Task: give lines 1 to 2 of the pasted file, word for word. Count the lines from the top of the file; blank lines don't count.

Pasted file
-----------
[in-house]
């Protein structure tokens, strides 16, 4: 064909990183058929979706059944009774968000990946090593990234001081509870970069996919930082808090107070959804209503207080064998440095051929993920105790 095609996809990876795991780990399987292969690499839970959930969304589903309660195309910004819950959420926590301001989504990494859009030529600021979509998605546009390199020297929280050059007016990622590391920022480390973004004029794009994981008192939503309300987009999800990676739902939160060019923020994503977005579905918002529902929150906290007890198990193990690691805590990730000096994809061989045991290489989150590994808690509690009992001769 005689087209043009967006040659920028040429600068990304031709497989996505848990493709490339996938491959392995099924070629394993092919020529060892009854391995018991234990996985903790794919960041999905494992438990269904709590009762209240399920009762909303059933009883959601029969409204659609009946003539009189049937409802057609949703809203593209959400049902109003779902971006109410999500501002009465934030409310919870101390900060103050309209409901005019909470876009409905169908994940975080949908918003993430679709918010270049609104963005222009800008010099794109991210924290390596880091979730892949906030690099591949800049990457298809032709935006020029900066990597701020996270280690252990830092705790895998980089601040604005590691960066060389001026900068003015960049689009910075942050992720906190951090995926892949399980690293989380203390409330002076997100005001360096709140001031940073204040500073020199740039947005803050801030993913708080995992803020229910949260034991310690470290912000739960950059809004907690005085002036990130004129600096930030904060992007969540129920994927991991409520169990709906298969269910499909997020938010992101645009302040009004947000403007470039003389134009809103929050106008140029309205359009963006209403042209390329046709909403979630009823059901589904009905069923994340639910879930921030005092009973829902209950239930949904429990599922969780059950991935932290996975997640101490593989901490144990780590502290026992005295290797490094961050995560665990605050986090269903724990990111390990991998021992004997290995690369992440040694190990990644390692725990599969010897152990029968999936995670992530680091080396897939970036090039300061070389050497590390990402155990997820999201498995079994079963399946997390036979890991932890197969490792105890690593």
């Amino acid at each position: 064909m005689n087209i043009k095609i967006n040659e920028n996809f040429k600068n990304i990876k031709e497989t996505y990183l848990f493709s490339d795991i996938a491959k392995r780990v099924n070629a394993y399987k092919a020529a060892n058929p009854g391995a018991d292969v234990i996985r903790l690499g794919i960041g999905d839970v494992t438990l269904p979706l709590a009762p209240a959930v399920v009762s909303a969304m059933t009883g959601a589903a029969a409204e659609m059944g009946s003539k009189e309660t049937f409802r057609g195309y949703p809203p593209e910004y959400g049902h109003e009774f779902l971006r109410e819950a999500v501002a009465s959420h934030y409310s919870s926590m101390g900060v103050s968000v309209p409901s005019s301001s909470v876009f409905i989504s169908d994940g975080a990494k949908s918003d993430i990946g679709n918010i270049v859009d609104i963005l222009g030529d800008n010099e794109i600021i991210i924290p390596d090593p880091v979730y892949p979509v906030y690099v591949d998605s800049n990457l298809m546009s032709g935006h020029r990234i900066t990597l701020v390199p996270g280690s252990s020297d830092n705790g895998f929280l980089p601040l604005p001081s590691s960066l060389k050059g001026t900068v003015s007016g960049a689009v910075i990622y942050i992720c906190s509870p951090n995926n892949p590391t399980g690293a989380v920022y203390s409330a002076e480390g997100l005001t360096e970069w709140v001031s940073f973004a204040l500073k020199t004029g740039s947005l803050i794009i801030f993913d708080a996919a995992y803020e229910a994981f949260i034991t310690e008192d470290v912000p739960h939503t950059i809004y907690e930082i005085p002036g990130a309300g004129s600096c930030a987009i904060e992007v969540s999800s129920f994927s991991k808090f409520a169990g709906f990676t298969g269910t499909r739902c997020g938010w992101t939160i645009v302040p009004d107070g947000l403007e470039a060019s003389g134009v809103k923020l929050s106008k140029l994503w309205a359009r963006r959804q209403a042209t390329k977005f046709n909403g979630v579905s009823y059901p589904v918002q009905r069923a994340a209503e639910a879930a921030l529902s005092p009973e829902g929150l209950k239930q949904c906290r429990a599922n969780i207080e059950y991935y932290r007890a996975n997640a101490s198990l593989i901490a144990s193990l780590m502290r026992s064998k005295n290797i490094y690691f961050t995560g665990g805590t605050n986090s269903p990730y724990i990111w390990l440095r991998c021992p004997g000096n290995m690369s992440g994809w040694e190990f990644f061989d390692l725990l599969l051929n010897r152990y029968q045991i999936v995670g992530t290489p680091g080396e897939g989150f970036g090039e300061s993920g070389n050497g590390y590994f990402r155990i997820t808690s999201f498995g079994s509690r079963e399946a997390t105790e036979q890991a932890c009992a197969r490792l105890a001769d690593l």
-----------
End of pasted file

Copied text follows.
[in-house]
């Protein structure tokens, strides 16, 4: 064909990183058929979706059944009774968000990946090593990234001081509870970069996919930082808090107070959804209503207080064998440095051929993920105790 095609996809990876795991780990399987292969690499839970959930969304589903309660195309910004819950959420926590301001989504990494859009030529600021979509998605546009390199020297929280050059007016990622590391920022480390973004004029794009994981008192939503309300987009999800990676739902939160060019923020994503977005579905918002529902929150906290007890198990193990690691805590990730000096994809061989045991290489989150590994808690509690009992001769 005689087209043009967006040659920028040429600068990304031709497989996505848990493709490339996938491959392995099924070629394993092919020529060892009854391995018991234990996985903790794919960041999905494992438990269904709590009762209240399920009762909303059933009883959601029969409204659609009946003539009189049937409802057609949703809203593209959400049902109003779902971006109410999500501002009465934030409310919870101390900060103050309209409901005019909470876009409905169908994940975080949908918003993430679709918010270049609104963005222009800008010099794109991210924290390596880091979730892949906030690099591949800049990457298809032709935006020029900066990597701020996270280690252990830092705790895998980089601040604005590691960066060389001026900068003015960049689009910075942050992720906190951090995926892949399980690293989380203390409330002076997100005001360096709140001031940073204040500073020199740039947005803050801030993913708080995992803020229910949260034991310690470290912000739960950059809004907690005085002036990130004129600096930030904060992007969540129920994927991991409520169990709906298969269910499909997020938010992101645009302040009004947000403007470039003389134009809103929050106008140029309205359009963006209403042209390329046709909403979630009823059901589904009905069923994340639910879930921030005092009973829902209950239930949904429990599922969780059950991935932290996975997640101490593989901490144990780590502290026992005295290797490094961050995560665990605050986090269903724990990111390990991998021992004997290995690369992440040694190990990644390692725990599969010897152990029968999936995670992530680091080396897939970036090039300061070389050497590390990402155990997820999201498995079994079963399946997390036979890991932890197969490792105890690593």